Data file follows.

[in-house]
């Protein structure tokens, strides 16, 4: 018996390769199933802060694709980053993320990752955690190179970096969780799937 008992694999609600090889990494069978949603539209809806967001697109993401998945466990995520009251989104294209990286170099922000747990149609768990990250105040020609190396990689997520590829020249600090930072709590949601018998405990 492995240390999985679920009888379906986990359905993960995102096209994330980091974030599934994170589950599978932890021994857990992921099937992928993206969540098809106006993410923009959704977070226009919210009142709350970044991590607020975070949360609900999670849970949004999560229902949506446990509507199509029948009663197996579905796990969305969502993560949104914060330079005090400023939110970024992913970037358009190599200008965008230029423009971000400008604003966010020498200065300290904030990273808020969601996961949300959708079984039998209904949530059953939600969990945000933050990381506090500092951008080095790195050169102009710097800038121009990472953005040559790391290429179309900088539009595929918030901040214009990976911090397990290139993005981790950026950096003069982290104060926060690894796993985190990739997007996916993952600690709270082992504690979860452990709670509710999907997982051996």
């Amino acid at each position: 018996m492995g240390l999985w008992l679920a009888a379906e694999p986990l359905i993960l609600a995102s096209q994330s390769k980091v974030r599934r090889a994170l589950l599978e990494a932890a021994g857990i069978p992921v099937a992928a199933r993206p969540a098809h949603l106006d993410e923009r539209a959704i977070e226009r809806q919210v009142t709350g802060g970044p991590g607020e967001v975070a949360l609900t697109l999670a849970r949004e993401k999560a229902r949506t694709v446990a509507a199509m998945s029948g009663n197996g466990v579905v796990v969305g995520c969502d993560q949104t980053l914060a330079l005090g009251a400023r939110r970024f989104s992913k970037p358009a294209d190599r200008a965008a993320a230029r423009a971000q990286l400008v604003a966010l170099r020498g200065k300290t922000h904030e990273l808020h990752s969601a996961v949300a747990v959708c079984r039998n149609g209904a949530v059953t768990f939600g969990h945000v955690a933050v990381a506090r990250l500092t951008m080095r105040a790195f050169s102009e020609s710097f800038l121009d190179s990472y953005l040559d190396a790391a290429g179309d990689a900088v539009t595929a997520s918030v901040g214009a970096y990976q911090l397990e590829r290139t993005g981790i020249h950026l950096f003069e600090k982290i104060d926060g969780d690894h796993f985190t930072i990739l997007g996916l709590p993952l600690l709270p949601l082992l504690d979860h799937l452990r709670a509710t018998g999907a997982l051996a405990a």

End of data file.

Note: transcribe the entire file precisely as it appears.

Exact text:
[in-house]
């Protein structure tokens, strides 16, 4: 018996390769199933802060694709980053993320990752955690190179970096969780799937 008992694999609600090889990494069978949603539209809806967001697109993401998945466990995520009251989104294209990286170099922000747990149609768990990250105040020609190396990689997520590829020249600090930072709590949601018998405990 492995240390999985679920009888379906986990359905993960995102096209994330980091974030599934994170589950599978932890021994857990992921099937992928993206969540098809106006993410923009959704977070226009919210009142709350970044991590607020975070949360609900999670849970949004999560229902949506446990509507199509029948009663197996579905796990969305969502993560949104914060330079005090400023939110970024992913970037358009190599200008965008230029423009971000400008604003966010020498200065300290904030990273808020969601996961949300959708079984039998209904949530059953939600969990945000933050990381506090500092951008080095790195050169102009710097800038121009990472953005040559790391290429179309900088539009595929918030901040214009990976911090397990290139993005981790950026950096003069982290104060926060690894796993985190990739997007996916993952600690709270082992504690979860452990709670509710999907997982051996």
């Amino acid at each position: 018996m492995g240390l999985w008992l679920a009888a379906e694999p986990l359905i993960l609600a995102s096209q994330s390769k980091v974030r599934r090889a994170l589950l599978e990494a932890a021994g857990i069978p992921v099937a992928a199933r993206p969540a098809h949603l106006d993410e923009r539209a959704i977070e226009r809806q919210v009142t709350g802060g970044p991590g607020e967001v975070a949360l609900t697109l999670a849970r949004e993401k999560a229902r949506t694709v446990a509507a199509m998945s029948g009663n197996g466990v579905v796990v969305g995520c969502d993560q949104t980053l914060a330079l005090g009251a400023r939110r970024f989104s992913k970037p358009a294209d190599r200008a965008a993320a230029r423009a971000q990286l400008v604003a966010l170099r020498g200065k300290t922000h904030e990273l808020h990752s969601a996961v949300a747990v959708c079984r039998n149609g209904a949530v059953t768990f939600g969990h945000v955690a933050v990381a506090r990250l500092t951008m080095r105040a790195f050169s102009e020609s710097f800038l121009d190179s990472y953005l040559d190396a790391a290429g179309d990689a900088v539009t595929a997520s918030v901040g214009a970096y990976q911090l397990e590829r290139t993005g981790i020249h950026l950096f003069e600090k982290i104060d926060g969780d690894h796993f985190t930072i990739l997007g996916l709590p993952l600690l709270p949601l082992l504690d979860h799937l452990r709670a509710t018998g999907a997982l051996a405990a």